Are DIY radon test kit results as accurate as a professional radon level reading?

A professional radon measurement technician must be certified by NRPP (National Radon Proficiency Program) with mandatory re-testing biennially.

Certified Radon RMPs (Radon Measurement Professionals) use “time-integrated” continuous radon monitors (CRMs).  A short-term radon test provides a measurement of the average level of radon during a 48 hr time period.

Do-it-yourself kits are not time-integrated and may not be as accurate. There are many variables that must be considered to get an accurate result when testing for radon.

Radon Mitigation / Remediation FAQ

What is the most cost-effective and successful means of remediation?

The most cost-effective and successful method of radon remediation – or radon removal – is the active depressurization system (ADS). The ADS system draws air from under the slab or from under a radon polyethylene barrier (if there is no slab) and exhausts it to EPA’s standards through PVC pipe and a specially designed in-line fan.

How much does it cost to install a Radon Mitigation System?

A Certified Radon installed Radon Mitigation System, or Radon Removal System, cost range is between $825 and $1250. Situations that attribute to the cost variance are working in a finished space, roof penetration costs, and distance from our location.

How long does a Radon Mitigation System installation take?

A fairly standard installation is anywhere from 2-4 hrs. We always clean the workspace and wear foot protection in the house to ensure it is as low-impact to your home and normal schedule as possible. Other than your discreet, expertly installed system, we want to leave the place looking like we were never there. We try to do that as efficiently as possible.

How often will I have to pay attention to a mitigation system?

More often than not, you set it and forget it in a sense. That’s kind of the point, peace of mind. We recommend you check the levels on the system once a month to ensure your fan is getting the right amount of suction. Other than that, it requires no real monitoring. That being said, sometimes fans start running loudly or burn out (usually 10 years later), and they require service. In short, you probably won’t have to think about it 99.9% of the time.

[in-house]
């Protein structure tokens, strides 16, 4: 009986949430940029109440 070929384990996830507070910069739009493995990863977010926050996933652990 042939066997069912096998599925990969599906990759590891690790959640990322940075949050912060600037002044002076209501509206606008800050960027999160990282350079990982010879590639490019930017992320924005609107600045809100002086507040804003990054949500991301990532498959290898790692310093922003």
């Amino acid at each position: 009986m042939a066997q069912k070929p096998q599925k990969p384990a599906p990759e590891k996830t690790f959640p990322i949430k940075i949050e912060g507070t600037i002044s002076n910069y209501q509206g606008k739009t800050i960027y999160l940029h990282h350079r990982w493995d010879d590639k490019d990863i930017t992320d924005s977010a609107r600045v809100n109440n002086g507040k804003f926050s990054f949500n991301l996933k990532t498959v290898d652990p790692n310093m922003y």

How do I know my system is running as it should?

Every system installed by Certified Radon has a vacuum pressure gauge. This indicates if the fan is creating an effective sub-slab vacuum. We recommend you check the gauge monthly and after any major storms. This will ensure that the fan is functioning properly. However, the only way to know what the radon levels are in the home is with periodic testing.

How much debris is left once mitigation is complete?

At the end of the day, we are drilling through concrete, which comes with some mess. However, we follow our process for each job that ensures that we leave a very clean workspace. We want to have clean installs that we can be proud of as well. Rest assured, we will not be leaving a mess in your home.

Do I have to have the fan in a specific place?

Exterior mitigation systems and the most cost common and cost-effective type of radon mitigation. In an exterior system, the primary suction point is inside the home (typically in an unfinished area) along the foundation wall. The PVC piping runs up the foundation wall and exited through the joist pocket. On the exterior of the home the fan is mounted vertically and discharge is ran up the side of the home. Where the fan is mounted is based off the most desirable spot on the interior and exterior of the home. Our licensed mitigation technician will access the property and present the best option(s) to the homeowner at the time of installation.

Interior mitigation systems are also an option for those needing to meet HOA guidelines or wanting the most aesthetically pleasing type of mitigation system. These systems are typically routed through the basement, into the garage, and through the accessible attic space above the garage. The fan is mounted inside the attic and the discharge is run through the roof.

Does the U-tube on the Radon Mitigation System indicate Radon Levels?

No. It is not an indicator of radon levels, but rather an airflow through the system. It should be uneven, if it is even if you are not getting proper airflow. Give us a call.

Why does the exhaust point have to be so high?

Certified Radon installs all mitigation systems per government codes & regulations. Discharge pipes are required to be 10 inches above the lowest roofline and at least 10 feet away from any openable windows or doors.

How much does it cost to maintain a Radon Mitigation System?

A Radon Mitigation System has three essential system components that might need to be replaced or repaired.

  • A fan replacement cost is between $325-$425.
  • A vacuum gauge replacement costs $25.
  • To Update or Replace the discharge costs $250.
  • An electrical service update costs between $50 – $225.

* A Radon Mitigation System’s standard service charge is $125.

Read more about the cost of Radon Mitigation System installation.